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It's Nelly's World

Scribble, Scribble, Scribble

alec vanderboom

Writing hurts. (Sometimes reading does, too, but that’s a story for another time.) It’s not the same agony as laying pipe nine hours a day, or waitressing—another of the paths not taken because impossible for someone of my impatient, unkind temperament—but at this very moment I am undertaking the kind of work that causes an unrelenting internal sweat. Or an anxiety akin to disrobing in a public locker room, where you wish you hadn’t neglected to shave, or maybe to have worked out just a little bit harder in the gym.

Yet it’s all I can do, for better or for worse, having left the ranks of the conventionally employed in another era, one to which it would impossible to return from so long a remove. So here is where I must stay, to tote this particular bale.


It can be so fraught I need to fake myself out, or provide some egress from the claustrophobic workshop inside my brain where the overly long sentences are fabricated—a place to rest the eye away from the page, or dishes to suddenly get up and do, mid-sentence; a coffee shop or park bench or (as now) a fireplace full of ever-moving flames into which to stare periodically. A glass full of tinkling ice cubes and eighty proof to assist in making conversation with the blank page. Sixteen years ago, my writing helpmeet was the world’s most perfect bar, on the corner of First and Bloomfield. It provided that ambience of aloneness in a public place ideal for the setting down of words, and the candy-colored light from the jukebox illuminated the beginning scrawls of what would become (though I might have been paralyzed had I known where it was heading) my first book.


When it appeared in hard covers, four years later, it was winter. Two days before the annual bike show at the newly built Javits Center. I took two cartons of the untried book and sat down at a table there, where the now-familiar humiliation of selling myself first sent almost electrical shocks through my system. Actually, I’ve never gotten used to the feeling of being invisible, or worse, of being a lanyard or a pair of sunglasses picked up, examined, and replaced before the would-be buyer moved on, without a word. People will stop in front of you, look from your face to the cover of your child, I mean your book, and back again, and speechlessly say: I don’t really care. Sometimes they will pick one up, turn it over to read the back of the jacket, look at you for an instant—Are you the help? Are you even human?—and then put it back while simultaneously spying something better across the aisle, and hastening toward it.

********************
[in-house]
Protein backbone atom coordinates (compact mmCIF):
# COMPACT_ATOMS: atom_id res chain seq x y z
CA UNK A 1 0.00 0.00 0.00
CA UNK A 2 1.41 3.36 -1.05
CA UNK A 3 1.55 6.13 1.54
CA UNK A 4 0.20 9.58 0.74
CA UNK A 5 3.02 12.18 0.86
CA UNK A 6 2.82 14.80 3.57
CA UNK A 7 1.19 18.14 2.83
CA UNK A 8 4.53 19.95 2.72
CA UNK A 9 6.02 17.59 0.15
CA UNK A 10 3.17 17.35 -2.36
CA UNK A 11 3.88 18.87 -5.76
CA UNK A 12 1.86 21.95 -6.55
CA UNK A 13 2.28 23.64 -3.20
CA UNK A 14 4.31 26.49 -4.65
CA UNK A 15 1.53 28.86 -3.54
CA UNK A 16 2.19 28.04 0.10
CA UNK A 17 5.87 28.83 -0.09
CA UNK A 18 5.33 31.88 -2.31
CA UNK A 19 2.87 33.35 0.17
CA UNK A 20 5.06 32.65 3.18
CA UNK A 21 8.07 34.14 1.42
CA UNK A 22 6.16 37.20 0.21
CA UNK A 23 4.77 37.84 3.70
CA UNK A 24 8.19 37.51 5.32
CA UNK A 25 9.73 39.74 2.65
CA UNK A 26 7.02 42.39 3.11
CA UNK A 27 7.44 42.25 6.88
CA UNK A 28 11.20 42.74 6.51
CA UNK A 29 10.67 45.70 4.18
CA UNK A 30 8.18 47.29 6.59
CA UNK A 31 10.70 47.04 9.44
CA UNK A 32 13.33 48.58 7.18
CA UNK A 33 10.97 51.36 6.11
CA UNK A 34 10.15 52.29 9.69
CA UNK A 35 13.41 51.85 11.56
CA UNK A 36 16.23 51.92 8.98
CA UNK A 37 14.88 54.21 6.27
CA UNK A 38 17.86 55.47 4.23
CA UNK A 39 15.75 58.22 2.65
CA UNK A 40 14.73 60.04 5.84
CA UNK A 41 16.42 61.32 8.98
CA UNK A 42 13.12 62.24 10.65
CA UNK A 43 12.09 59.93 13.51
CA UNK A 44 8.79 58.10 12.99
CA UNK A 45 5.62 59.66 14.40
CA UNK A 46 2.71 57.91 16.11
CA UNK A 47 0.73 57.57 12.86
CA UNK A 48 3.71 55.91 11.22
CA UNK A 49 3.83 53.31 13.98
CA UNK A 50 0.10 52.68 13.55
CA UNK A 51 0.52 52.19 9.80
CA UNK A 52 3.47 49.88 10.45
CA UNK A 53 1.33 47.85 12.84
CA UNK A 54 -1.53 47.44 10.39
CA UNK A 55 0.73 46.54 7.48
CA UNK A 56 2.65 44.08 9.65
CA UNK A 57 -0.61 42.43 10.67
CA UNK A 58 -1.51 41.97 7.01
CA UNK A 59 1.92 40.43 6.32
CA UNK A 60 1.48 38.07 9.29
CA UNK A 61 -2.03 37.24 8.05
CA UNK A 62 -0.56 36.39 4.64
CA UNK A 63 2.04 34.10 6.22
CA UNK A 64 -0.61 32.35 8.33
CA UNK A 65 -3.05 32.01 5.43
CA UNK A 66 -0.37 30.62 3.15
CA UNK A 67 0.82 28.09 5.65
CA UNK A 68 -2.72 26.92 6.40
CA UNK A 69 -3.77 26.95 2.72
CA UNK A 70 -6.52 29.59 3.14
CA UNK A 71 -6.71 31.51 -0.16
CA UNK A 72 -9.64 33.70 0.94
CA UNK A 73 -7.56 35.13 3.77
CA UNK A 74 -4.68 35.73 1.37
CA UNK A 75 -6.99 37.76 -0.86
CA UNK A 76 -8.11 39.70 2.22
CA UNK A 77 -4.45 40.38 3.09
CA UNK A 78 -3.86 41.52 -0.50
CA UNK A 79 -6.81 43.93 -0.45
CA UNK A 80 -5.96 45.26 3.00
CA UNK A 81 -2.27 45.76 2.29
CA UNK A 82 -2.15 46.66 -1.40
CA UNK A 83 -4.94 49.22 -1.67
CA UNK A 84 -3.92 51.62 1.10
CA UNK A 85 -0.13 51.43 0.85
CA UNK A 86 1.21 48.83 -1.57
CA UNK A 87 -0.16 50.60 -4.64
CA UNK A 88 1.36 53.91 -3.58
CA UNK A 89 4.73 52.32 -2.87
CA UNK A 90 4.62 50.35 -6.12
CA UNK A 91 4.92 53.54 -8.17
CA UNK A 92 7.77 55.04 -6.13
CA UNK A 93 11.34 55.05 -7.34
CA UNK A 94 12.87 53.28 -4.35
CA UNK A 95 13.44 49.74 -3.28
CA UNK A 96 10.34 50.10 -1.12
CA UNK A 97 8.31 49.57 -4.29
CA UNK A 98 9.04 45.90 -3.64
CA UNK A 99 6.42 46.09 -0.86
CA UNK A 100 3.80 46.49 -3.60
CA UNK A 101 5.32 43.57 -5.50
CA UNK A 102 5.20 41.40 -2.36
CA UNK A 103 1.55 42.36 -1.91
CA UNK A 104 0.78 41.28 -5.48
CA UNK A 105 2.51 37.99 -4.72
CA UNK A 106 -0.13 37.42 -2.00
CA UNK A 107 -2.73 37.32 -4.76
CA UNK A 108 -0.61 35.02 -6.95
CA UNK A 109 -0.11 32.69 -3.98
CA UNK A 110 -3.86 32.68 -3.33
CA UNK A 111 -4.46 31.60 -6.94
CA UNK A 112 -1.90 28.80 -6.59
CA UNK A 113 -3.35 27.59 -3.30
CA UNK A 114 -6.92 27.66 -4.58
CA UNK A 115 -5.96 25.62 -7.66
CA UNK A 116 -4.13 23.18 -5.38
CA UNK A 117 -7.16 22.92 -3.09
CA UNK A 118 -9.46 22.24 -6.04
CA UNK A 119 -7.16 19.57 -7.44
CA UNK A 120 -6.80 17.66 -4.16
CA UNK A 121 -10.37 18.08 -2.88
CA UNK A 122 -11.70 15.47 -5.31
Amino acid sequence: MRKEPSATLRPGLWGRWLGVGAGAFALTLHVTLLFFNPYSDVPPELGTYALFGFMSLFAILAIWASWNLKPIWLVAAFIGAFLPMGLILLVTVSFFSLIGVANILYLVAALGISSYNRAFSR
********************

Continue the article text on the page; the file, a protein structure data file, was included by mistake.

But that January weekend, seventy-five people out of many hundreds took out their wallets before leaving with a copy of my book under their arms.


What you secretly expect when your first book is published is for the heavens to break open before you, or at least for everything to change. And when it doesn’t, you feel abandoned. By the world. I’ve since seen that look of stunned disappointment on many first-time authors’ faces to know: it is always like this.